Social change denotes the revolution of behavior, culture, social structures, and social institutions over a given period (Noble, 2000). The relations between the human populace crescendos and the setting are habitually viewed mechanistically. Additionally, social change is an amalgamation of systematic aspects along with some arbitrary or exceptional aspects.
Several theories try to explain it such as the Kuhnian, Marxist and the Daoist theories. Population, environment, and the urban society have tremendous effects on the current state of social change. They are vehement forces that drive the social change presently; however, the answers on what a social change is, relies on one’s understanding of the modern society
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The population has greatly influenced social change in numerous aspects such as the loss of customary habits of thinking. Social change is sometimes intentional, but often times accidental. Industrialized civilizations such as the United States of America energetically support numerous types of revolution. The variation seen in society is typically more plodding. Some changes matter more than others do.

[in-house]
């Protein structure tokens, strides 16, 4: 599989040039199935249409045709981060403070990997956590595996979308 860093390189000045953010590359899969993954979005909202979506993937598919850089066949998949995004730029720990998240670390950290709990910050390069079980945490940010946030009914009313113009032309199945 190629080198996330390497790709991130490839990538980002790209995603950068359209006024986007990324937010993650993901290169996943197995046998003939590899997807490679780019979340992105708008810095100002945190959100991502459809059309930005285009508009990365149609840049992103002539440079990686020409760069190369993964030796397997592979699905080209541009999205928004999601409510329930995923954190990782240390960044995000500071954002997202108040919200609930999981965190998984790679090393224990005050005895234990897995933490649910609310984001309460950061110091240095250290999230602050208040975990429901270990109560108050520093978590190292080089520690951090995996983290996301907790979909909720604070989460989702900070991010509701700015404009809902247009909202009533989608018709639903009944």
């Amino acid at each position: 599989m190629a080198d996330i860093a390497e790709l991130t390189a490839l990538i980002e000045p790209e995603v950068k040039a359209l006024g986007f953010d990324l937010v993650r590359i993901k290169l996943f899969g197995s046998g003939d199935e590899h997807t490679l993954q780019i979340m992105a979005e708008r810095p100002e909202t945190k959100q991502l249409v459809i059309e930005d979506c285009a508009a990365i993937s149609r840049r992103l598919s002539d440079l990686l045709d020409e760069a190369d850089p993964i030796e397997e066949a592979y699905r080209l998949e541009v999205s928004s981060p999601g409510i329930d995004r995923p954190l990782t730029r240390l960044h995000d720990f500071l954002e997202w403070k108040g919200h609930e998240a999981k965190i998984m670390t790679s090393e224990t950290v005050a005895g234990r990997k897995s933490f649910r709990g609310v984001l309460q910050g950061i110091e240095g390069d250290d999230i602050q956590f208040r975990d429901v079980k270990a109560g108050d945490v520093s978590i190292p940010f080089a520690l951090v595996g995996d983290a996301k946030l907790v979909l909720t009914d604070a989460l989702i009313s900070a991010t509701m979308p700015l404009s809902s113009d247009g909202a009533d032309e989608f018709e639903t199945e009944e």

Changes in hairstyles and clothing patterns have a slight impact in the big picture. However, alterations, such as the creation of the computer, automobile, and mobile phone altered the way the world intermingles (Chase-Dunn & Babones). Social structures have greatly revolutionized, and the amalgamation of cultures has killed the primary origins of the people. All this have brought about social change in the human populace.
Chase-Dunn, C. K., & Babones, S. J. (2006). Global social change: Historical and comparative perspectives. Baltimore: Johns Hopkins University Press.